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The Theory of Social Control and the Social Psychology of Dissatisfaction: Inhibition, regression and isolation in a cultural context

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Author(s): Orsolya Selymes, PhD Candidate

Journal: Grounded Theory Review : an International Journal
ISSN 1556-1542

Volume: 10;
Issue: 2;
Date: 2011;
Original page

Keywords: grounded theory | qualitative methodology | qualitative research | Glaser and Strauss | social control | self-situating | self-victimizing | activity | fairness | connectedness | inhibition | fury | isolation

ABSTRACT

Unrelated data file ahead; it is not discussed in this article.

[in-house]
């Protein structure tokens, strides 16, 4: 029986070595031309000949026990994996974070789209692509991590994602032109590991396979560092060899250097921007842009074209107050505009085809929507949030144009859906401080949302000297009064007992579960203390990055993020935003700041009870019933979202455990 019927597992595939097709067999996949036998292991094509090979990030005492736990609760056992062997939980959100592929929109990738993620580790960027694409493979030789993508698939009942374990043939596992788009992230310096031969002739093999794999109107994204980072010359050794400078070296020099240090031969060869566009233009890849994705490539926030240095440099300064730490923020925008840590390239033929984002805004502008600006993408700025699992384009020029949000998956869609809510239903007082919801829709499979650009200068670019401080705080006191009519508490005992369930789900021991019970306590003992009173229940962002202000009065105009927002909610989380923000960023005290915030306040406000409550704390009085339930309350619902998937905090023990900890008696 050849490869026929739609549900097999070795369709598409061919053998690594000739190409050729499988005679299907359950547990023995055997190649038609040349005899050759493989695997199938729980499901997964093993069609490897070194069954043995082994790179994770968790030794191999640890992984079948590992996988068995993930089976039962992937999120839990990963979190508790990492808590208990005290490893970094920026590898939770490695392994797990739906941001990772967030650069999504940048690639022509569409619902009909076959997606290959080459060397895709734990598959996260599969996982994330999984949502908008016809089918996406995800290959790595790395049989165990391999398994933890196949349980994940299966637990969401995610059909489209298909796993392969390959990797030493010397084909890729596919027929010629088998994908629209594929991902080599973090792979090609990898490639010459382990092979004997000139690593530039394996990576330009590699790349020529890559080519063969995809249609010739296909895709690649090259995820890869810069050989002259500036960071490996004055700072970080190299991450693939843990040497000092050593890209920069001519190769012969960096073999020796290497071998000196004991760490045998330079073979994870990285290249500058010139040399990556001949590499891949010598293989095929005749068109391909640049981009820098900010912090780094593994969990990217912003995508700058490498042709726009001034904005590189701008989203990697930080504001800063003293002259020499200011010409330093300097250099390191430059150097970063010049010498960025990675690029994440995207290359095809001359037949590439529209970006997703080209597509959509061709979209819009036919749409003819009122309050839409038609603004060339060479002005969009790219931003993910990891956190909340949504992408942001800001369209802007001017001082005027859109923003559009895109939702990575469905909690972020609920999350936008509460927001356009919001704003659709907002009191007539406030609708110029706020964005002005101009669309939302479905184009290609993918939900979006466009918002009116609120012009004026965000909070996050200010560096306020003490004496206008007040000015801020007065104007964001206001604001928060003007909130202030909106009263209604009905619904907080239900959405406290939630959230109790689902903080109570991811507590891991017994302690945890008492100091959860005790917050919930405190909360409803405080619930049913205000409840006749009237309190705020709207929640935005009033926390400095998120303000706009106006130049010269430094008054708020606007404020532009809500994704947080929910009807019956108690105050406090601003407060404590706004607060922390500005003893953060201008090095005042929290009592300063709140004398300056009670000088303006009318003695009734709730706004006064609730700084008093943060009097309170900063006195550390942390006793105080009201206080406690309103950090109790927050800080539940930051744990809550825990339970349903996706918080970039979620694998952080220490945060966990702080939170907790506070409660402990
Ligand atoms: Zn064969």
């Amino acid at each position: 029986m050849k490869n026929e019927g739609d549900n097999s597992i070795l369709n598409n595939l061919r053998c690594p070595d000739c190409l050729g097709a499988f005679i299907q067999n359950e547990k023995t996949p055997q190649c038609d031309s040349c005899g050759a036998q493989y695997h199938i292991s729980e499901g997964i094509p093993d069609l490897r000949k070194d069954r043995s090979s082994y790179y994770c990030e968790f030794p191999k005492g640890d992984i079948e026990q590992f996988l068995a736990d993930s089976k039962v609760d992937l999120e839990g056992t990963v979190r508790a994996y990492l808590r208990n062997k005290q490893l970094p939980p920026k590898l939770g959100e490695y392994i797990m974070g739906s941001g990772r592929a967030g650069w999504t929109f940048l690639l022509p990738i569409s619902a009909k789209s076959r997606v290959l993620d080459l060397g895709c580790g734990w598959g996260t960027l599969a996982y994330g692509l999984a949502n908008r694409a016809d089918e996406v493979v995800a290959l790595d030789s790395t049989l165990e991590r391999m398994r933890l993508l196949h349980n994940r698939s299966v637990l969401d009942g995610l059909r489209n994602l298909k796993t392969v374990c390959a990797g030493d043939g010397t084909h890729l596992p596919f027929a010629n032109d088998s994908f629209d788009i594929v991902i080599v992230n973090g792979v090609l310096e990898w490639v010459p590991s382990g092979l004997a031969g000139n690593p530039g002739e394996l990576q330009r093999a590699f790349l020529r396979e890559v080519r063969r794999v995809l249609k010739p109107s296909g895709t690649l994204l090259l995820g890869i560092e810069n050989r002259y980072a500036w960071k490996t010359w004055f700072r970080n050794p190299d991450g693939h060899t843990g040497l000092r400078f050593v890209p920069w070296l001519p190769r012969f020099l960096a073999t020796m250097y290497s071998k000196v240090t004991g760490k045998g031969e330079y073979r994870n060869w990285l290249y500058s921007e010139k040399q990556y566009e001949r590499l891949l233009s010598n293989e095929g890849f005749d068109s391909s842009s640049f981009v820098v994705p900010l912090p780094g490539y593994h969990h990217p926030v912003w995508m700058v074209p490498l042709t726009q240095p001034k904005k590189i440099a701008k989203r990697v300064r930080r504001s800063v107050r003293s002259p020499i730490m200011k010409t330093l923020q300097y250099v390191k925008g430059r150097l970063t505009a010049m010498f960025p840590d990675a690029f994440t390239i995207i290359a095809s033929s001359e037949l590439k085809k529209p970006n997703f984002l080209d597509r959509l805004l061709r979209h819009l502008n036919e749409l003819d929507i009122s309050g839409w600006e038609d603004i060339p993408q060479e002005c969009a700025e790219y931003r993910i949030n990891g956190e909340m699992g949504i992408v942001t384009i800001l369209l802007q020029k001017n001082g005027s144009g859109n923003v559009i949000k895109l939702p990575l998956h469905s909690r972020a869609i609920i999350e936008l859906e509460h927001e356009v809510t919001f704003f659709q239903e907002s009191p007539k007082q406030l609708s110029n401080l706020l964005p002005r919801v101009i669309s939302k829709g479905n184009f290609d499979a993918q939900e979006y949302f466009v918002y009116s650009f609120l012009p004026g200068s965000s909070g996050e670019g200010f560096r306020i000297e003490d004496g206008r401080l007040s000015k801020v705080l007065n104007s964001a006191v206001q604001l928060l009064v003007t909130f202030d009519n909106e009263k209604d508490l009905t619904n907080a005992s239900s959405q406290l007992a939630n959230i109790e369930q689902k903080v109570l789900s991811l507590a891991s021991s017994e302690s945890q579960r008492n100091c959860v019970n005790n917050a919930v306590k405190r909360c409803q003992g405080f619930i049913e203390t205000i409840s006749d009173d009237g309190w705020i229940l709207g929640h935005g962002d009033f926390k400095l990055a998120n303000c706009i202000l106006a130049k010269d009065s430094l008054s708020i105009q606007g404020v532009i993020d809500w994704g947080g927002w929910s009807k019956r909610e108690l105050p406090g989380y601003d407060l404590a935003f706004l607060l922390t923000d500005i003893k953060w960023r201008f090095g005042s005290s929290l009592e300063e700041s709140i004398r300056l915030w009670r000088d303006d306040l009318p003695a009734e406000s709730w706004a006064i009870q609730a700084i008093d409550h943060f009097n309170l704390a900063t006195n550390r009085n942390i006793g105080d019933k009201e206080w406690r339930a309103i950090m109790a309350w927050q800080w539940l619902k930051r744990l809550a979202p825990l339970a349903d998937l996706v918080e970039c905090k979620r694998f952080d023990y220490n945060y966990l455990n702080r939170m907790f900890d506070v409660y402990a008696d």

The Theory of Social Control (TSC) is grounded in satisfaction and happiness research. The study investigated the reasons behind relatively low levels of civil and personal satisfaction, subjective social well-being and experienced happiness in the post-communist Hungarian social context. The basic social process uncovered in the research is self-situating, which involves a continuous assessment of social control, which occurs on three psychological dimensions: activity, fairness and connectedness, operated via social flow. The culturally salient outcome of self-situating in Hungary is self-victimizing, meaning a subjective loss of control on all three dimensions. Some of the most important emotional-motivational consequences of self-victimizing are inhibition, regression and isolation, which contribute to various socio-cultural phenomenon such as distrust, bystander strategies, pessimism or anomie across a number of social situations. Based on the emerging theory, the concept of subjective social control is introduced and an expanded three-dimensional model of civil satisfaction, comfort and contribution, along with psychological and cultural implications, are discussed.Key words: social control, self-situating, self-victimizing, activity, fairness, connectedness, inhibition, fury, isolation
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